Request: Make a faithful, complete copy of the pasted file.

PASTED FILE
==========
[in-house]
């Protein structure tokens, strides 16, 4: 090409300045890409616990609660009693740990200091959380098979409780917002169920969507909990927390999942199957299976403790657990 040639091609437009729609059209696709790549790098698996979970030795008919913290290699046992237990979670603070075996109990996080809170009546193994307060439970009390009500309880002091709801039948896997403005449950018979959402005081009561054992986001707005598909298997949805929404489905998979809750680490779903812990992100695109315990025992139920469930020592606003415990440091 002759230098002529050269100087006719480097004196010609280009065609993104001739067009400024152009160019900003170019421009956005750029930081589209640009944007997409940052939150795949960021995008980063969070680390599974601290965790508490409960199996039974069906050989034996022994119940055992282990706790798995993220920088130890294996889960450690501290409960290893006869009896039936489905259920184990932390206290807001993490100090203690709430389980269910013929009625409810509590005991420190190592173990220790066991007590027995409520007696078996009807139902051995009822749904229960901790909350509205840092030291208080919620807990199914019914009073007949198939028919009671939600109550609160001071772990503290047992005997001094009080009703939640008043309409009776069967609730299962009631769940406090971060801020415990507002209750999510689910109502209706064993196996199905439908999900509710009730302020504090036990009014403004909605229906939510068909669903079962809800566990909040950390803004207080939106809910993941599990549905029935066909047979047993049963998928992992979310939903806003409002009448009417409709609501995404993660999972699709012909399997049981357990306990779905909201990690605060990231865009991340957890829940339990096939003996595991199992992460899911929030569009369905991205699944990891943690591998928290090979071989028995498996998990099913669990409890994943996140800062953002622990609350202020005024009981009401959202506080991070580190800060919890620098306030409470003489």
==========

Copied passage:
[in-house]
């Protein structure tokens, strides 16, 4: 090409300045890409616990609660009693740990200091959380098979409780917002169920969507909990927390999942199957299976403790657990 040639091609437009729609059209696709790549790098698996979970030795008919913290290699046992237990979670603070075996109990996080809170009546193994307060439970009390009500309880002091709801039948896997403005449950018979959402005081009561054992986001707005598909298997949805929404489905998979809750680490779903812990992100695109315990025992139920469930020592606003415990440091 002759230098002529050269100087006719480097004196010609280009065609993104001739067009400024152009160019900003170019421009956005750029930081589209640009944007997409940052939150795949960021995008980063969070680390599974601290965790508490409960199996039974069906050989034996022994119940055992282990706790798995993220920088130890294996889960450690501290409960290893006869009896039936489905259920184990932390206290807001993490100090203690709430389980269910013929009625409810509590005991420190190592173990220790066991007590027995409520007696078996009807139902051995009822749904229960901790909350509205840092030291208080919620807990199914019914009073007949198939028919009671939600109550609160001071772990503290047992005997001094009080009703939640008043309409009776069967609730299962009631769940406090971060801020415990507002209750999510689910109502209706064993196996199905439908999900509710009730302020504090036990009014403004909605229906939510068909669903079962809800566990909040950390803004207080939106809910993941599990549905029935066909047979047993049963998928992992979310939903806003409002009448009417409709609501995404993660999972699709012909399997049981357990306990779905909201990690605060990231865009991340957890829940339990096939003996595991199992992460899911929030569009369905991205699944990891943690591998928290090979071989028995498996998990099913669990409890994943996140800062953002622990609350202020005024009981009401959202506080991070580190800060919890620098306030409470003489």